by Dr. Kathe Hicks Albrecht, PhD ’17
Steampunk art finds itself at the intersection of nineteenth-century aesthetics and the technology of an imagined and distant future. How did I find this fascinating genre and end up writing about it for my doctoral dissertation? Soon after enrolling at IDSVA, I encountered Steampunk at the San Diego Comic-Con, a huge gathering of comic book fans, technology geeks, and entertainment industry insiders. Making my way across a crowded trade floor full of vendors, conference-goers, costumed characters from Marvel and other comic book publishers, anime, and the movies, I spotted a stalwart group of men and women striding confidently across the floor. Dressed in Victorian garb—the women in long velvet skirts, the men in waistcoats and top hats, the individuals were equipped with odd items such as butterfly nets, strange air guns, bottles of potions, and magnifying glasses hanging from their belts. The costumed individuals formed a phalanx as they strode through the crowds, pausing frequently for a photograph with eager fans. “Who ARE these people,” I wondered. I was told they were ‘steampunk’ and that they were into all things Victorian, that they felt that the nineteenth century had important connections with an imagined future. Steampunk proponents have a particular interest in time travel and a romanticized view of the potentialities of technology and the future. I was hooked! I wanted to understand why such an unlikely combination of tendencies held such broad appeal.
When I started to write about steampunk I found a drive toward individual subjectivity, a challenge to contemporary philosophical theories, and an odd tension between the technology-driven systems seen today and the basic human need for individual expression and autonomy. Steampunk quickly became the focus of my dissertation project, and subsequently the subject of my book, The Machine Anxieties of Steampunk: Contemporary Philosophy, Victorian Aesthetics, and the Future. Examining a triad of contemporary thought: postmodernism, posthumanism, and transhumanism, I weighed steampunk’s efforts against each and came to important conclusions about steampunk’s unique contributions to contemporary philosophical dialog. In steampunk’s anxieties about technology, I found connections to Jean-Francois Lyotard and his concerns about human software (our brains) and the possible need to find new and more permanent hardware (our bodies) in the future. I looked to postmodernism and the dissolution of individual subjectivity as forwarded by Fredric Jameson, and explored Martin Heidegger’s concerns about technology and its potential addictions. N. Katherine Hayles, Nick Bostrom, Ray Kurzweil, and many others added to the conversation brought to light by steampunk as we ask the question: what does it mean to be human today?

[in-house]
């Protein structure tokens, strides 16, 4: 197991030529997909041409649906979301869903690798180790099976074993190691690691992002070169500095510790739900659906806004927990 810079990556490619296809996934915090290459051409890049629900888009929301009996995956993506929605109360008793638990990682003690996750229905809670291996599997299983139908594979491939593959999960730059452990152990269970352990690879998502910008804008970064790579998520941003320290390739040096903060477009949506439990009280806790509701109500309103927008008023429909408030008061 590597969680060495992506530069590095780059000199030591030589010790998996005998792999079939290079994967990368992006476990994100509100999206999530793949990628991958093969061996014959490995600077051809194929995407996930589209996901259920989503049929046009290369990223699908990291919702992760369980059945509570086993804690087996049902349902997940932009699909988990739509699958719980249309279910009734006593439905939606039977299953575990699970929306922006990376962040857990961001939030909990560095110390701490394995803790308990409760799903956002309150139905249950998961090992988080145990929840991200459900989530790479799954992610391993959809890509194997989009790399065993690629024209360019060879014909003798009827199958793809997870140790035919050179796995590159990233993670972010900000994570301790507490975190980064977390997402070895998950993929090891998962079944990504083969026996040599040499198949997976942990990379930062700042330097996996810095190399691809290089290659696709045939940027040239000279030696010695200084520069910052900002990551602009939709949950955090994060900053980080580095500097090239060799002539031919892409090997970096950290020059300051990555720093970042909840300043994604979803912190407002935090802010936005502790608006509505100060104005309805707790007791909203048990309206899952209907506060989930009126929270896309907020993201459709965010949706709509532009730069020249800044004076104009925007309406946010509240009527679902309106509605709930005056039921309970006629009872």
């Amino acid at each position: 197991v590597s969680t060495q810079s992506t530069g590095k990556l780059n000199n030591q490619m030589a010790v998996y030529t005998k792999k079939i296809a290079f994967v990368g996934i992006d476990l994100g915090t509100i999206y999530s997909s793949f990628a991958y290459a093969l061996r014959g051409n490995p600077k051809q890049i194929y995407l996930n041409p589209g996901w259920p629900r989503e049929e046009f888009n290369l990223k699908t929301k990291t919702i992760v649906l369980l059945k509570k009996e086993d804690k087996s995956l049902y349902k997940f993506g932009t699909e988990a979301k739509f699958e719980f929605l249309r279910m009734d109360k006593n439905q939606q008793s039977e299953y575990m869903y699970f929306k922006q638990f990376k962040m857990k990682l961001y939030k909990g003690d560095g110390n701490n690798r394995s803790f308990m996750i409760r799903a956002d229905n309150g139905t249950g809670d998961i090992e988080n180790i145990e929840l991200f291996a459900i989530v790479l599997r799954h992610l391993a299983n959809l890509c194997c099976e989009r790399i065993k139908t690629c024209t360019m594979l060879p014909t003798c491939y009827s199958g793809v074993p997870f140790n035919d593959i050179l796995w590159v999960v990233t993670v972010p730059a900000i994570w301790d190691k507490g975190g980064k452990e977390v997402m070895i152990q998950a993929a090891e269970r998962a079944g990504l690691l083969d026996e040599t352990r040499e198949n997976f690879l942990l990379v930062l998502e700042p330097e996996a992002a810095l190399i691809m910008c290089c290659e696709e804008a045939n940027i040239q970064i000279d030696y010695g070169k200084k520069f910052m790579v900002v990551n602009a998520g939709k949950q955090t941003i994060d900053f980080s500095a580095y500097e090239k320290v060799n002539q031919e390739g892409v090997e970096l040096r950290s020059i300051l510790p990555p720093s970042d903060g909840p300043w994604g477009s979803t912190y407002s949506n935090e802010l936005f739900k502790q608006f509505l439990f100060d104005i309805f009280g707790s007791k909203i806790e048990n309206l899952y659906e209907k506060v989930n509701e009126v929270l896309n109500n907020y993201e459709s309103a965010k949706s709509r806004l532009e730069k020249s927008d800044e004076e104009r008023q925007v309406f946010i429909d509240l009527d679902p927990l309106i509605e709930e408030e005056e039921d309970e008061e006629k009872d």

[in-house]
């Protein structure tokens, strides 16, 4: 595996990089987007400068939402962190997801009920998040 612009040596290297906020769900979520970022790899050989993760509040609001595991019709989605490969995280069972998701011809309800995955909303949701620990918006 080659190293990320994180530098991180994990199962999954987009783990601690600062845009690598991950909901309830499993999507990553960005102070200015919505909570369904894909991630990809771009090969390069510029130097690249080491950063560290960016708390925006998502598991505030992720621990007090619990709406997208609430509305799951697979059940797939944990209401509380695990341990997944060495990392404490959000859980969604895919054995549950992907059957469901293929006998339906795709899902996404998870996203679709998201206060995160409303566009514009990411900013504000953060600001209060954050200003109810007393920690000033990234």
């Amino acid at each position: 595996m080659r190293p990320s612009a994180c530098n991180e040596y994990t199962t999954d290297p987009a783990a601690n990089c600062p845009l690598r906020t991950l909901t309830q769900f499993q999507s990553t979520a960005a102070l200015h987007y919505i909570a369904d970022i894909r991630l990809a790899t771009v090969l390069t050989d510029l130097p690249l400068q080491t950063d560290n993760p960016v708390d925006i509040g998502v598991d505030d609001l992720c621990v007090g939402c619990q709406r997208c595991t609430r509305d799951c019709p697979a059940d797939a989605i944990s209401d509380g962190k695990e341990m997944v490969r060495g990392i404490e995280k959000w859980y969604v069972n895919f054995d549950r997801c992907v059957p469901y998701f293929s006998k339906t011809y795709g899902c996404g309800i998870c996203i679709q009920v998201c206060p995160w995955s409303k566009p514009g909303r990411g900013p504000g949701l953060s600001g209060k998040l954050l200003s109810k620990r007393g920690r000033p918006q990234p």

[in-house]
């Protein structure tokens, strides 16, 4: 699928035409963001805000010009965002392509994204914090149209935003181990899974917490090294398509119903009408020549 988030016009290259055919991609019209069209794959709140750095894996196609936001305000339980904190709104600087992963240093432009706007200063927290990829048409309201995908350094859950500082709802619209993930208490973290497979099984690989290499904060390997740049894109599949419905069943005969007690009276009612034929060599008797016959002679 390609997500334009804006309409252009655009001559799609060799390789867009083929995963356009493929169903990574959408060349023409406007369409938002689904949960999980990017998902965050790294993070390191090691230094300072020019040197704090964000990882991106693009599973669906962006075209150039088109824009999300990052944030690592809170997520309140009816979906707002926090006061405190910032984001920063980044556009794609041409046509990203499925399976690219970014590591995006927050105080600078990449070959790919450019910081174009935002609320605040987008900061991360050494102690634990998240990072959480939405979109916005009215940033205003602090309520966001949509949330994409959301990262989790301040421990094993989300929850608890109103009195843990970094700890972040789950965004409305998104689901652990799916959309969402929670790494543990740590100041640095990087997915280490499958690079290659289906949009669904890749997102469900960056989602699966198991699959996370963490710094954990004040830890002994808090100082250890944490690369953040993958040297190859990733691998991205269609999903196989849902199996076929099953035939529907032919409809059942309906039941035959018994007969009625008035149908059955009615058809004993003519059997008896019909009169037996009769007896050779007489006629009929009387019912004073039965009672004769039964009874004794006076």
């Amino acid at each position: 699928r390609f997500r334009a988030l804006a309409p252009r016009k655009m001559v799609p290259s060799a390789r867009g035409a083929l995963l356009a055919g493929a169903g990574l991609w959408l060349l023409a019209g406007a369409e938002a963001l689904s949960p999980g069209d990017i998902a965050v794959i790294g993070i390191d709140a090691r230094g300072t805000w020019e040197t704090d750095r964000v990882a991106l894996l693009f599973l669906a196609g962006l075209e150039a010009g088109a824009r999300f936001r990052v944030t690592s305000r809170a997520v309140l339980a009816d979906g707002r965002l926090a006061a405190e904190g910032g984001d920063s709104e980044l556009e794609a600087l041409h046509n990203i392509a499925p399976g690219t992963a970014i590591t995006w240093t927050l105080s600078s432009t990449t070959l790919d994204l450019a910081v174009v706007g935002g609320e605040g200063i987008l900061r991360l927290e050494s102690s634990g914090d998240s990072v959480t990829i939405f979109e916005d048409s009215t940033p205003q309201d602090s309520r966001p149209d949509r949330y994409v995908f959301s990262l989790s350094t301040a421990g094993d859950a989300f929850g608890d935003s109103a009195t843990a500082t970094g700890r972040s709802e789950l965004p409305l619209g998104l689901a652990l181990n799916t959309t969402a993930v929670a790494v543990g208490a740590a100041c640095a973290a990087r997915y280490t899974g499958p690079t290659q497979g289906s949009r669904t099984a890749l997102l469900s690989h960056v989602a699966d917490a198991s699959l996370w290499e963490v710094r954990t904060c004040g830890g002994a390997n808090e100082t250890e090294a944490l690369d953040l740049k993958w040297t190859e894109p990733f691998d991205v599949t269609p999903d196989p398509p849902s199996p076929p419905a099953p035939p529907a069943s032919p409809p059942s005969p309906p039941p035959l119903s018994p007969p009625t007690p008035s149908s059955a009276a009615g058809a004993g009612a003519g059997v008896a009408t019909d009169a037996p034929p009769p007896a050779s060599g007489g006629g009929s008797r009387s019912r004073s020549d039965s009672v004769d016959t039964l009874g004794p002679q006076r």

Studying at IDSVA places you in an environment of support for creative thinking, for searching out new avenues of inquiry. My lifelong interest in the nineteenth century, its art, its revolutionary scientific developments, its incredible literature, informed my work on steampunk art as I developed my thinking through the IDSVA curriculum. After the completion of my dissertation, I used connections I had from colleagues at American University and approached potential publishers. I did that with some confidence as my dissertation director felt strongly that I should publish the project. My first and most direct contact was with Bloomsbury Academic Press, and that proved successful. Although the process was adversely impacted by staff changes at the publisher, then Covid-19, and finally the global supply chain issues, I persevered and saw the book project through to publication in November 2021, proving that ‘it can be done!’ Best of luck to all our IDSVA authors. May your dissertations develop into books!